by Anne Lang Bundy
What does the Bible say about tithing?
~ follow up to last week's question about prosperity theology
Tithing is repeatedly directed, in both Old and New Testaments.
But the follower of Jesus is given different directions.
Tithing's history begins with Abel's offering (Genesis 4:4-5), and the tithe by Abraham of one tenth of his spoils of war (Genesis 14:20). The Law of Moses required a tithe from both produce and animals (Leviticus 27:30-32). Jesus told the Pharisees that justice, mercy, and faith were more important than tithing even as He confirmed tithing as their obligation (Matthew 23:23).
Primary reasons for tithing are:
• to worshipfully honor God and express thanks for His blessings (Deuteronomy 26:9-10);
• to provide for the material needs of those who are set apart by God as His full-time ministers (Numbers 18:21; 1 Corinthians 9:11,14);
• to provide for the material needs of "the stranger, the fatherless, and the widow" (Deuteronomy 26:12-13; James 1:27).
Scripture indicates that refusal to tithe offends the Lord:
"Will a man rob God? Yet you have robbed Me! But you say, 'In what way have we robbed You?' In tithes and offerings."
~ Malachi 3:8 (NKJV; also see Isaiah 43:23-24)
Those of us who belong to Jesus are not bound by the tithing directives of the Old Testament law, nor are we explicitly commanded to follow the example of the early church by selling our assets and owning everything in common (Acts 2:44-45; 4:32,34).
Nonetheless, 1) everything in the earth belongs to the Creator; and 2) Christians have been purchased by Christ. We own neither ourselves nor the material possessions given us as gifts (1 Corinthians 4:7). We are therefore held to a higher standard than simply tithing.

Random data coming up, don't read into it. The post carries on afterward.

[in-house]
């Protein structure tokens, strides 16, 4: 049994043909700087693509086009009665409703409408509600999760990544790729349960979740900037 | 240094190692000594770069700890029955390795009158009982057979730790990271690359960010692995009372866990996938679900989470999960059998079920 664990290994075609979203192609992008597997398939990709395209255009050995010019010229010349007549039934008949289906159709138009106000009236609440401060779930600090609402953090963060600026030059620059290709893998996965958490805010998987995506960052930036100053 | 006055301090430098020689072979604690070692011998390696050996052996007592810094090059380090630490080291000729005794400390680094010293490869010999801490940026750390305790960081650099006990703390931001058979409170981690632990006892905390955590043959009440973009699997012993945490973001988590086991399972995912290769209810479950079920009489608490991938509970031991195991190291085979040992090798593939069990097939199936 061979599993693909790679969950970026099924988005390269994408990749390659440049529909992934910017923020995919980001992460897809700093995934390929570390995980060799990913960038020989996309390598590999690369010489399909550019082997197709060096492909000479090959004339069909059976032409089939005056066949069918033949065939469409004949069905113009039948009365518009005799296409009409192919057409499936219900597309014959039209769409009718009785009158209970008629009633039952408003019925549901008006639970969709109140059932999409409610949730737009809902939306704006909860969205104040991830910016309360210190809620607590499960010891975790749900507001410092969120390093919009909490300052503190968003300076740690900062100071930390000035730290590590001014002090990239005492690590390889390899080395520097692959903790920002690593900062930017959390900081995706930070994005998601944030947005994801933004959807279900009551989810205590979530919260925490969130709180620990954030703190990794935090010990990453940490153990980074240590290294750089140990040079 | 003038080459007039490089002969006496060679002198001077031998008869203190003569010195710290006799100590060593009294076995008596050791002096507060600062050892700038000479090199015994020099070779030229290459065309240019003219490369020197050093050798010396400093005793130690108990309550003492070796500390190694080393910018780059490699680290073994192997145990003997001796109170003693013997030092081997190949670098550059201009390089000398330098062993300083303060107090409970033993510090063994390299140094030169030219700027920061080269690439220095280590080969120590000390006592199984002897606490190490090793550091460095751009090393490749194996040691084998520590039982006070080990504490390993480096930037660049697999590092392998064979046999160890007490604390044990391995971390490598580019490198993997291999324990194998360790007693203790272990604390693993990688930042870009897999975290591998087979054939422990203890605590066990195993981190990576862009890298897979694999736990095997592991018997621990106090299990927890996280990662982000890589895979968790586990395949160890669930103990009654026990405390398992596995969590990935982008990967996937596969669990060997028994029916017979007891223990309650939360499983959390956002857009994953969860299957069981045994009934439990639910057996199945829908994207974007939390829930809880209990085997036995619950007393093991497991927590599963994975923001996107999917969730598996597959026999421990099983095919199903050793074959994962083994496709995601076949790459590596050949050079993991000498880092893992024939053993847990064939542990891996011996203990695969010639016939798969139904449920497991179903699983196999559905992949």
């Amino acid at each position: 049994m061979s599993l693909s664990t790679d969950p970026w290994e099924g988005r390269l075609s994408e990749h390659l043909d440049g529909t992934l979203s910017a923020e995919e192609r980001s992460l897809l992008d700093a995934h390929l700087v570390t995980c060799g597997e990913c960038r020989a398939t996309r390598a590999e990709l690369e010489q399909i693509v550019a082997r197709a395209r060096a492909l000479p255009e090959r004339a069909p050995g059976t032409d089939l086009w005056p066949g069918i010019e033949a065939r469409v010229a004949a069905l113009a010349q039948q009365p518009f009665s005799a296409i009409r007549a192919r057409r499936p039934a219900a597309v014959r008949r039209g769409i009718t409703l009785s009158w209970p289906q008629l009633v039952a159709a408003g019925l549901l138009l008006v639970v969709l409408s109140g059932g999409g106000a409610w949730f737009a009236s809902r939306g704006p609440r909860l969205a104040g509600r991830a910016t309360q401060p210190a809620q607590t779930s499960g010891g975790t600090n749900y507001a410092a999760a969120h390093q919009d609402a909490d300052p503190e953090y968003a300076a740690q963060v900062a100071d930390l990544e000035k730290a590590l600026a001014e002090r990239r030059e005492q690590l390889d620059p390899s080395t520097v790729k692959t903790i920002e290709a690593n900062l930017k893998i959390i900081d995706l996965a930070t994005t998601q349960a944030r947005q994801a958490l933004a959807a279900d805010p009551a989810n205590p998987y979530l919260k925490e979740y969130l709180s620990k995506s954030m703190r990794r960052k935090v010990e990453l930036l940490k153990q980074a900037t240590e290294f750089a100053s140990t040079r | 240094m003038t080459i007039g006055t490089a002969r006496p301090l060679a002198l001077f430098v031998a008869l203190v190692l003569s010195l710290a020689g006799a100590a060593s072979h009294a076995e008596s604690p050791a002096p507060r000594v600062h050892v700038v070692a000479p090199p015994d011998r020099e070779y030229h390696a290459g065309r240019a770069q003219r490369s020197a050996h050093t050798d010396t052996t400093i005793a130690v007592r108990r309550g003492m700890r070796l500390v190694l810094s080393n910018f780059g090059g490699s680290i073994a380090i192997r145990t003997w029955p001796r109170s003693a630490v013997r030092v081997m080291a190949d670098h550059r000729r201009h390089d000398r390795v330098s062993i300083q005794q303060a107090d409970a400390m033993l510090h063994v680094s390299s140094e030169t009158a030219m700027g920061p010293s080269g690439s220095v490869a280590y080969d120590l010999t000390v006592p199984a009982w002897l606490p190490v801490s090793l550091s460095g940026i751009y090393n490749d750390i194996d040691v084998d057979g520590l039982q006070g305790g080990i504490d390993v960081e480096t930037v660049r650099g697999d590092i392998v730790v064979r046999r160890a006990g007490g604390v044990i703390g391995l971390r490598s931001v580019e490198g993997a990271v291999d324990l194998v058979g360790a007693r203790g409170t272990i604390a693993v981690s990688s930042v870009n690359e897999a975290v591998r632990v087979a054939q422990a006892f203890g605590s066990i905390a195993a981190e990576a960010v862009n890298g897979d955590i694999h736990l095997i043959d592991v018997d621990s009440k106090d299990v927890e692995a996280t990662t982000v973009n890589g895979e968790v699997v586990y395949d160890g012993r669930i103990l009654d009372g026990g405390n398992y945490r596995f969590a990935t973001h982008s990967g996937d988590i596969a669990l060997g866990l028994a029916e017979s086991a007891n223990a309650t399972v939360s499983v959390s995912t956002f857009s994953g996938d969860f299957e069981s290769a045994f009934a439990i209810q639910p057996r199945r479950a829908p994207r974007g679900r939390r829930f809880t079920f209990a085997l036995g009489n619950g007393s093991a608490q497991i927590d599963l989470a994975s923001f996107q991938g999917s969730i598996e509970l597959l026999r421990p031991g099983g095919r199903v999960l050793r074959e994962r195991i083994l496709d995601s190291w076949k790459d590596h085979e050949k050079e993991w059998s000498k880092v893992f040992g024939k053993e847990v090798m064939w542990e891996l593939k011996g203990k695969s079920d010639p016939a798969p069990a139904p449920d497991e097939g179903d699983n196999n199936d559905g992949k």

Jesus said the cost of following Him is this:
"So likewise, whoever of you does not forsake all that he has cannot be My disciple."
~ Luke 14:33 (NKJV)
And the reward of leaving treasures behind for Him is this:
"Assuredly, I say to you, there is no one who has left house or parents or brothers or wife or children, for the sake of the kingdom of God, who shall not receive many times more in this present time, and in the age to come eternal life."
~ Luke 18:29-30 (NKJV)
To forsake all we have may or may not mean saying goodbye to it. But at the very least, each of us might examine how tightly we cling to health and wealth, time and talents, even lands and loved ones. Tithing money (as well as time) is a good practice—but it represents only a starting place for stewardship of what the Lord has entrusted to us.
© 2010 Anne Lang Bundy
Image source: yorkblog.com